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Baltimore Bridge Collapse

Aboard stranded cargo ships in Baltimore’s port, a fight against “tedium”

Stephanie Hughes Apr 5, 2024
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Watakee Kasakun stands on the deck of the Phatra Naree, a cargo ship from Thailand, with the collapsed Francis Scott Key Bridge behind him. He and the rest of the crew are now stuck in the Port of Baltimore indefinitely. Stephanie Hughes/Marketplace
Baltimore Bridge Collapse

Aboard stranded cargo ships in Baltimore’s port, a fight against “tedium”

Stephanie Hughes Apr 5, 2024
Heard on:
Watakee Kasakun stands on the deck of the Phatra Naree, a cargo ship from Thailand, with the collapsed Francis Scott Key Bridge behind him. He and the rest of the crew are now stuck in the Port of Baltimore indefinitely. Stephanie Hughes/Marketplace
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Just over a week after the collapse of the Francis Scott Key Bridge in Baltimore, Coast Guard crews have opened a second temporary channel in the river so that a very limited amount of ship traffic can pass through.

But the crews of eight large cargo ships, including the Dali, are still stuck in the Port of Baltimore. And that means their 159 crew members — used to being on the move — are stuck too. (On tonight’s episode of “Marketplace” we’ve got an interview with the workers themselves.)

At the Baltimore International Seafarers’ Center, port chaplain Joshua Messick is gathering his supplies for the day: coffee and chocolate. “It’s nice to come bearing gifts,” he said.

Messick is bringing the treats to the crew of the Phatra Naree, a Thai cargo ship that’s docked just a short distance from the collapsed Key Bridge, that’s now stuck in Baltimore indefinitely. And it’s part of Messick’s job to take care of the crew members on the ships there.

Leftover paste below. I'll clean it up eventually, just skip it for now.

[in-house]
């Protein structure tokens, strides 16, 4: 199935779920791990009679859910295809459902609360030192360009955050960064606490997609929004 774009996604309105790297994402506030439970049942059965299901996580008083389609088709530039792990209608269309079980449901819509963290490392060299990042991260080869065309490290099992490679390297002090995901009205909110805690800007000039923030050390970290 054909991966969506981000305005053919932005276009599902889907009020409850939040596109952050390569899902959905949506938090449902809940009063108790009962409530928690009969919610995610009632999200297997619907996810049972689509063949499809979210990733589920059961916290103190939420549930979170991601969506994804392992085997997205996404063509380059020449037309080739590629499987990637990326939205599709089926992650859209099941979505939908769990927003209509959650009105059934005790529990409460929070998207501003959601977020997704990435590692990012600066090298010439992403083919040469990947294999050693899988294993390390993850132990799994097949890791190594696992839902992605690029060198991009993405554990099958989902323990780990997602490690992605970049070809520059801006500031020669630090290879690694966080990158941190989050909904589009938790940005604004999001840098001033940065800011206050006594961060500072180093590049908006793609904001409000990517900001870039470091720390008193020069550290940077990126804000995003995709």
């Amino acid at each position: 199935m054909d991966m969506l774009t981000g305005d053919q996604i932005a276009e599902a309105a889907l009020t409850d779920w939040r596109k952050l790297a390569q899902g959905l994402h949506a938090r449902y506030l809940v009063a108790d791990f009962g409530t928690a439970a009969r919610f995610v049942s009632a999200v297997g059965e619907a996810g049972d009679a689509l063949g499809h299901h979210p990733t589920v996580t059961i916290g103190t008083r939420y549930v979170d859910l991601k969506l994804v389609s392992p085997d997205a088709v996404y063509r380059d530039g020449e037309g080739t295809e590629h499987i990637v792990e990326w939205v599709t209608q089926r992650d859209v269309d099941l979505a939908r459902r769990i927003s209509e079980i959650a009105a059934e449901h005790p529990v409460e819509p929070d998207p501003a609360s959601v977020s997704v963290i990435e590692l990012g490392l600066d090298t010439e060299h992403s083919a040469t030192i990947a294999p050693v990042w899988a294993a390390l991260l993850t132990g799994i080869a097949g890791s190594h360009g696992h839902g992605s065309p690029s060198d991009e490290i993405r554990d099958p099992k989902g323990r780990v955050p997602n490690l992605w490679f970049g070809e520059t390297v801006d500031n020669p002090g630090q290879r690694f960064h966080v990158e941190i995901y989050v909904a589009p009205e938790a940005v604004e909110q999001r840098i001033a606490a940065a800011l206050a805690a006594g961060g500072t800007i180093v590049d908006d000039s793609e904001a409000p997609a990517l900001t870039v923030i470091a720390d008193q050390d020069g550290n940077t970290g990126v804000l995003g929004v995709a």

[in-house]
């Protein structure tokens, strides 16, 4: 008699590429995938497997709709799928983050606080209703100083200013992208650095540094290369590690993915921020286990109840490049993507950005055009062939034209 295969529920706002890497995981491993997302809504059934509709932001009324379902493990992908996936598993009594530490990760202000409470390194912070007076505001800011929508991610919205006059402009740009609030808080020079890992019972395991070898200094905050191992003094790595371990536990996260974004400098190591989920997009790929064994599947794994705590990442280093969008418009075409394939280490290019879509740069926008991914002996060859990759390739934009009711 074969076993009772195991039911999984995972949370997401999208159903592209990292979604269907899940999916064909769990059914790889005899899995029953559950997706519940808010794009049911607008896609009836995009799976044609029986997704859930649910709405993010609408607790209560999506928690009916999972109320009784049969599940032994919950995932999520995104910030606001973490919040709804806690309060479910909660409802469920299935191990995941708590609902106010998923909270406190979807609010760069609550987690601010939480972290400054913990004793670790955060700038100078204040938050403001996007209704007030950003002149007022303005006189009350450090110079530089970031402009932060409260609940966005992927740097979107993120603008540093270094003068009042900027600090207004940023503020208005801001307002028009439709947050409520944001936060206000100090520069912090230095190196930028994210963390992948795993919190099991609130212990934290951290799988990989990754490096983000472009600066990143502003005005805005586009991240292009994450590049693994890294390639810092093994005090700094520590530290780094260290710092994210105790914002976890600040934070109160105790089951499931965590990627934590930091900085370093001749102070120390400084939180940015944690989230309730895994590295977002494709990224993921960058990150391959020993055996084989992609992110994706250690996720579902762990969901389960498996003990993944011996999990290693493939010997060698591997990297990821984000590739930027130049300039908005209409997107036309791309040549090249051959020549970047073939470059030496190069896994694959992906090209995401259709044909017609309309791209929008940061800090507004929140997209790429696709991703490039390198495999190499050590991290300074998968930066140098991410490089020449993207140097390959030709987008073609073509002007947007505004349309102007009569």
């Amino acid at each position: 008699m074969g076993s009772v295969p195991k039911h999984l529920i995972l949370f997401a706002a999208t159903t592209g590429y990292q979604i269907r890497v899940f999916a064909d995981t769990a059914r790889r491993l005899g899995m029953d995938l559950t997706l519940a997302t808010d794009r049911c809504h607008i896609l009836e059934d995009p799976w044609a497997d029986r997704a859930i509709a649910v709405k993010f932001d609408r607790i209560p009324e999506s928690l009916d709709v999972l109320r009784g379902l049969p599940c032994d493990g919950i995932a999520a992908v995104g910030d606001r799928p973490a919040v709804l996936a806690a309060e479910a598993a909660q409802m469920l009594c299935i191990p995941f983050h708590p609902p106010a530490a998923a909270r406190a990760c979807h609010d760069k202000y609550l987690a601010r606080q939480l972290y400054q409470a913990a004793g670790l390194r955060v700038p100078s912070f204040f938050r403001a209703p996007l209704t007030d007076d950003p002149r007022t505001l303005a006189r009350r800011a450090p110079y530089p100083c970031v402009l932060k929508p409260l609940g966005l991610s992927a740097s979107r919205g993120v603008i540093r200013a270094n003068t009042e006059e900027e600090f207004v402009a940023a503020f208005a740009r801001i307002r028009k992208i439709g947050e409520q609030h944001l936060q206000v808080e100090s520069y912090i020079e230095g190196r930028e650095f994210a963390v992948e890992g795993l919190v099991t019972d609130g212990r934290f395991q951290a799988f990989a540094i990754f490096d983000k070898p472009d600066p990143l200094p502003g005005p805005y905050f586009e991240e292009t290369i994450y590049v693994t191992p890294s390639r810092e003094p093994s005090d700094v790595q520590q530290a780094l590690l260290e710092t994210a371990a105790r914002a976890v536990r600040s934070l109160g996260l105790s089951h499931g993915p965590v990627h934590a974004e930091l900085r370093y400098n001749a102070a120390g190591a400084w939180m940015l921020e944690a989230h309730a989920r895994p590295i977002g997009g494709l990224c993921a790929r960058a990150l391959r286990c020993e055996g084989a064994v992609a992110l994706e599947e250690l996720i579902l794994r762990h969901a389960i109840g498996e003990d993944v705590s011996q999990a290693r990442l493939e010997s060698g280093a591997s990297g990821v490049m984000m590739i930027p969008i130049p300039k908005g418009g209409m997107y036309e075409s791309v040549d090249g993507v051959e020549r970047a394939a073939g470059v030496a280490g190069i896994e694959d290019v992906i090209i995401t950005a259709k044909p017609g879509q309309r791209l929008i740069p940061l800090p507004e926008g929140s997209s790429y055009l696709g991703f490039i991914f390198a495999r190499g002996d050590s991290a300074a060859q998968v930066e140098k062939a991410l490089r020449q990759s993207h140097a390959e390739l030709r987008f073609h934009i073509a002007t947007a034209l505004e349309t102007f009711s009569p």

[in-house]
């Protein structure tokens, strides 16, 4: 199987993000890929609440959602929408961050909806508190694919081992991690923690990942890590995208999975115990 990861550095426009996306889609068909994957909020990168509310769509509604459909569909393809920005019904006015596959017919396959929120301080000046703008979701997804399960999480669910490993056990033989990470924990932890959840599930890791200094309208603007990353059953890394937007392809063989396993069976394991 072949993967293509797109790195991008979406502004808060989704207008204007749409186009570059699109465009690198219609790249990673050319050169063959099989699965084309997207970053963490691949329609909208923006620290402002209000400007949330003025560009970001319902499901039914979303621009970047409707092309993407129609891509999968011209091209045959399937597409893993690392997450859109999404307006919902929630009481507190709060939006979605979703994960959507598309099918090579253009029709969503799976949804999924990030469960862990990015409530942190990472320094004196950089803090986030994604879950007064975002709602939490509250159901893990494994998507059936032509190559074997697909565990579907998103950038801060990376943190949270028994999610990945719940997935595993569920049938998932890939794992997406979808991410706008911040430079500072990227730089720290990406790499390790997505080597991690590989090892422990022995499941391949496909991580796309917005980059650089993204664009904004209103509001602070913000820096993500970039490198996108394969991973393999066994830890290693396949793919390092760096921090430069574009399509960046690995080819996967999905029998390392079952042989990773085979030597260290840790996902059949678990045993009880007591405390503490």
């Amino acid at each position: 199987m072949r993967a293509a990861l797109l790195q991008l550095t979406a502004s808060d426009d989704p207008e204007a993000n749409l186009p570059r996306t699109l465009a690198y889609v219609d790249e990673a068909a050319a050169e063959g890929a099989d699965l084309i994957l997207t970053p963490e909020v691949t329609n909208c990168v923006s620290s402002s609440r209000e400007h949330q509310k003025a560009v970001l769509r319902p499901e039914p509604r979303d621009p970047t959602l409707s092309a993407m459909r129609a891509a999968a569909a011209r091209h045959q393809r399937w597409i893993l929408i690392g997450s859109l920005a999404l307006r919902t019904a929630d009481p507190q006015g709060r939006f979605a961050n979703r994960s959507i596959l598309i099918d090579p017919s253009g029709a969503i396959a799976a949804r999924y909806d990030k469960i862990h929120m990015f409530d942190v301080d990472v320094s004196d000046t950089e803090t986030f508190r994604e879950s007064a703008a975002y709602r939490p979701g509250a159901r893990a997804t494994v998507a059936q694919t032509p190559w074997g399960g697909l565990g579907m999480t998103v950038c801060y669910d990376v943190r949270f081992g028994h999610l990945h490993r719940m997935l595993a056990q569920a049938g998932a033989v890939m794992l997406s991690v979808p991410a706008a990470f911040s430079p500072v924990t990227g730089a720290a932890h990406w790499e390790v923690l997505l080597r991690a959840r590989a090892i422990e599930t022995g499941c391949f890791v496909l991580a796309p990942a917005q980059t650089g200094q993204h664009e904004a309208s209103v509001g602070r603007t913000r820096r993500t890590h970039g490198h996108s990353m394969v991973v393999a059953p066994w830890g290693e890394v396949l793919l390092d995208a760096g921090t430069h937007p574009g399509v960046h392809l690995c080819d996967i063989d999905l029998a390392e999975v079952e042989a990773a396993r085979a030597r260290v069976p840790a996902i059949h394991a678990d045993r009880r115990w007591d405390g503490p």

“They’re the men and women that move the world,” he said. “And they go unseen quite frequently, unnoticed and, honestly, unappreciated.”

Messick drives his 10-passenger van to the terminal, parks and climbs up the metal gangway to the ship. The ship delivered aluminum here, and Captain Prachya Prengsieng said now they’re just sitting tight. 

“We have no choice. We just do whatever we can,” he said.

And what they can do is maintenance, like checking the engine and the power systems on the ship. Everyone on here is on a six- or nine-month contract; they’re getting paid even if the ship’s docked and there’s less to do.

When I was with him, Messick drove 8 of the crew members to a shopping mall. The ship’s chief engineer Pisit Thammakanjanawilai said he needs “to buy some food and drinks.”

“Am I taking you to the liquor store too?” Messick asked. “Yes,” Thammakanjanawilai responded.

It’s Thammakanjanawilai’s 37th birthday on Monday and they need to stock up. Yet only about half of all seafarers currently stuck in Baltimore have visas to go ashore, by Messick’s estimate. And he worries about them. 

A man in a black polo with black-framed glasses holds a card made for crew members stuck aboard cargo ships stuck in the Port of Baltimore.
Joshua Messick, executive director of the Baltimore International Seafarers’ Center and port chaplain, holds up a card made for the crew members on board the cargo ships stuck in the Port of Baltimore. (Stephanie Hughes/Marketplace)

“Their tasks are limited. There’s only so much to be done,” he said. “So my concern is a spiral into tedium that will affect them on an emotional, psychological level.”

Messick said it’s his job to try to break up the monotony, keep people from getting bored and depressed, and, as an Episcopal priest, to provide spiritual guidance when it’s wanted.

He might also try to host a crab dinner on some of the ships. “I want to bring some of Baltimore to them,” Messick said. “It would be the pity of the world if we couldn’t show them what Charm City has to offer.”

Messick wants to take the stranded crews on field trips to Orioles games, to see historic ships and go out for cookouts so that they can interact with the community. 

It’s also a rare chance for the community to learn about the crucial role seafarers play in the economy, he added.

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